is considering moving a store to a new location and then selling the land
the store currently sits on, management would like to know the current
market value of the land, a vital piece of information that is ignored under
generally accepted accounting principles (GAAP).
Managerial Accounting Not
Financial accounting is mandatory; that is, it must be done. Various out
side parties such as Securities and exchange commission (SEC) and the tax
authorities require periodic financial statements. Managerial accounting, on
the other hand, is not mandatory. A company is completely free to do as much
or as little as it wishes . No regularity bodies or other outside agencies
specify what is to be done, for that matter, weather anything is to be done
at all. Since managerial accounting is completely optional, the important
question is always, "Is the information useful?" rather than, "Is the
- Reports to those outside the
organization owners, lenders, tax authorities and regulators.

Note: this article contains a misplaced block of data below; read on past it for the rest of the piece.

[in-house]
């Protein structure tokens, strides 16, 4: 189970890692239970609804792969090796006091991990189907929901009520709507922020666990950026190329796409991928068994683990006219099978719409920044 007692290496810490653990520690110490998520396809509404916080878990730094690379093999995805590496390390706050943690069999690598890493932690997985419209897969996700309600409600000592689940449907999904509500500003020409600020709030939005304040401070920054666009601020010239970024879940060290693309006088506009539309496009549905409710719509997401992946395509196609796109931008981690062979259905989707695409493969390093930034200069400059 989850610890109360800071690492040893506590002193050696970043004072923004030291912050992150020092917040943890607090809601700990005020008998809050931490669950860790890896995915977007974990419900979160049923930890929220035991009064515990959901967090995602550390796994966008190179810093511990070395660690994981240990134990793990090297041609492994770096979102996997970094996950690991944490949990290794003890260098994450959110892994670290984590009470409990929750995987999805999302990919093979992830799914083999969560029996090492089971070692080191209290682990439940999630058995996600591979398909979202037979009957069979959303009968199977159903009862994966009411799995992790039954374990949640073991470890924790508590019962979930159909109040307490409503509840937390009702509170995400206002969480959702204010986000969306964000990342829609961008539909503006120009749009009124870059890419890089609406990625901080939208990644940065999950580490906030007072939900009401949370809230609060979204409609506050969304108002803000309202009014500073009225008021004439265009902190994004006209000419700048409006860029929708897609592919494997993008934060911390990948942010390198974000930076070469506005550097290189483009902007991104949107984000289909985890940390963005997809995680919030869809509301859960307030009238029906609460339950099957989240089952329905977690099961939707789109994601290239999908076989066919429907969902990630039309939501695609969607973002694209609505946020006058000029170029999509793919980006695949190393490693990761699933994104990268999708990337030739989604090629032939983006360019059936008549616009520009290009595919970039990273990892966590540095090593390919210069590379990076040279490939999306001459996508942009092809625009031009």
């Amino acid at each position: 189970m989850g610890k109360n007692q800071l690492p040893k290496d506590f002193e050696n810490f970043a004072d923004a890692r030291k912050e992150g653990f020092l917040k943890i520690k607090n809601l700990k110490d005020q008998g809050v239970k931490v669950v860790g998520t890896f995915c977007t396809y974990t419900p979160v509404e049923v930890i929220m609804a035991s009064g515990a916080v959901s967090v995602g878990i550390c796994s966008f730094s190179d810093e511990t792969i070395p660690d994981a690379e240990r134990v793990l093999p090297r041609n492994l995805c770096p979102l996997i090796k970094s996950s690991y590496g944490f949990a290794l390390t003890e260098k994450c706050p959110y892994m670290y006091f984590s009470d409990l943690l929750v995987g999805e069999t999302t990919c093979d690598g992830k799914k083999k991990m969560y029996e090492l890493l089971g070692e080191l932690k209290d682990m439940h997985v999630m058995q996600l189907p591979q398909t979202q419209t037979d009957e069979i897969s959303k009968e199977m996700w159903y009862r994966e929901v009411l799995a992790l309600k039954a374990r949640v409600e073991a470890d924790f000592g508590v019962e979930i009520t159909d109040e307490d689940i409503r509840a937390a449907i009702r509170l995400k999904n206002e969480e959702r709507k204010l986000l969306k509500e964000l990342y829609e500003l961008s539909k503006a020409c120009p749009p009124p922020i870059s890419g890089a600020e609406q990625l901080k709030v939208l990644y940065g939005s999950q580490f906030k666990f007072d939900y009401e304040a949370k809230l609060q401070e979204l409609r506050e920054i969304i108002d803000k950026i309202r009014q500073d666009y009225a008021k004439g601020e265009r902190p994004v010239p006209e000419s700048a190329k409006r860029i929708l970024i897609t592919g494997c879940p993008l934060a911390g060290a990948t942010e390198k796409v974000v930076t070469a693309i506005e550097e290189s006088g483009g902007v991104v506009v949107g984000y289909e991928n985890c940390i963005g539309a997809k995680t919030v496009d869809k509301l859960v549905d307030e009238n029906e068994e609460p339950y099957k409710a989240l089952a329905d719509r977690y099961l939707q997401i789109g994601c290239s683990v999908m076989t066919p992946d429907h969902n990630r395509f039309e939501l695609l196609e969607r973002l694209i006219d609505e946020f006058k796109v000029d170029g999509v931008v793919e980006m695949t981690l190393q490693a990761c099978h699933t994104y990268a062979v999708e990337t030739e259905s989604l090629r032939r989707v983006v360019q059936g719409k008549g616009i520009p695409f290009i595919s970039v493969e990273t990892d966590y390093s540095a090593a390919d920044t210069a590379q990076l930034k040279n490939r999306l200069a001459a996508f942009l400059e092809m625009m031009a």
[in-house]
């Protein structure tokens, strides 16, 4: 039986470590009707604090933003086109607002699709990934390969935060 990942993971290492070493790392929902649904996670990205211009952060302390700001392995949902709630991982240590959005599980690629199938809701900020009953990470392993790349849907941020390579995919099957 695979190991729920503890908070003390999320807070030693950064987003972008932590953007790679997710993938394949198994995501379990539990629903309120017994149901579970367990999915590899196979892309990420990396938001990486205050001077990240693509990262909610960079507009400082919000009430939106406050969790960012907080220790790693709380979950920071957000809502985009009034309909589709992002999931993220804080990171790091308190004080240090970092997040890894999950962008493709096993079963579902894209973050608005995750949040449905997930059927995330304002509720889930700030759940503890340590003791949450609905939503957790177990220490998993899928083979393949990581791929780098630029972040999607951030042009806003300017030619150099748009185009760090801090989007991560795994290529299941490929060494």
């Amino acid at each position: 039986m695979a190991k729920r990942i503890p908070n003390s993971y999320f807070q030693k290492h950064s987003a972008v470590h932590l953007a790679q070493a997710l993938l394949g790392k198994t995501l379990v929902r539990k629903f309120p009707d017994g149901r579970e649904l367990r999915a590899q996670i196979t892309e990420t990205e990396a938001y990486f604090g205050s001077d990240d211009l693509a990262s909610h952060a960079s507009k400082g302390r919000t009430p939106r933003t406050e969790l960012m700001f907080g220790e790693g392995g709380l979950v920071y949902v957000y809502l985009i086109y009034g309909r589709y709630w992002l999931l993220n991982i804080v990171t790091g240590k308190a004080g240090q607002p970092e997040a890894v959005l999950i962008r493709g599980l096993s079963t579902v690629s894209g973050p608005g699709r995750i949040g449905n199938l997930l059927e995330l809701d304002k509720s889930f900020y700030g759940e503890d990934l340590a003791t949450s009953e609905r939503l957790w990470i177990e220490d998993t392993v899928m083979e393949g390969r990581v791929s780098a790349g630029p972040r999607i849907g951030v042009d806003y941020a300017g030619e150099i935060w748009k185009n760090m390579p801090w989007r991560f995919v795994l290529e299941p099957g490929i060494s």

- Reports to those inside the organization
for planning, directing and motivating, controlling and performance
- Emphasis is on summaries of
financial consequences of past activities.
- Emphasis is on decisions affecting the
- Objectivity and verifiability of data
- Relevance of items relating to decision
making is emphasized.
- Precision of information is required.
- Timeliness of information is required.
- Only summarized data for the entire
organization is prepared.
- Detailed segment reports about
departments, products, customers, and employees are prepared.
- Mandatory for external reports.
| What number did you have in mind?
Caterpillar has long been at the forefront of management
accounting practice. When asked by a manager for the cost of something,
accountants at caterpillar have been trained to ask "What are you going
to use the cost element for?" One management accountant at Caterpillar
explains: "we want to make sure the information is formatted and the
right elements are included. Do you need a variable cost, do you need a
fully burdened cost, do you need overhead applied, are you just talking
about discretionary cost? The cost that they really need depends on the
decision they are making."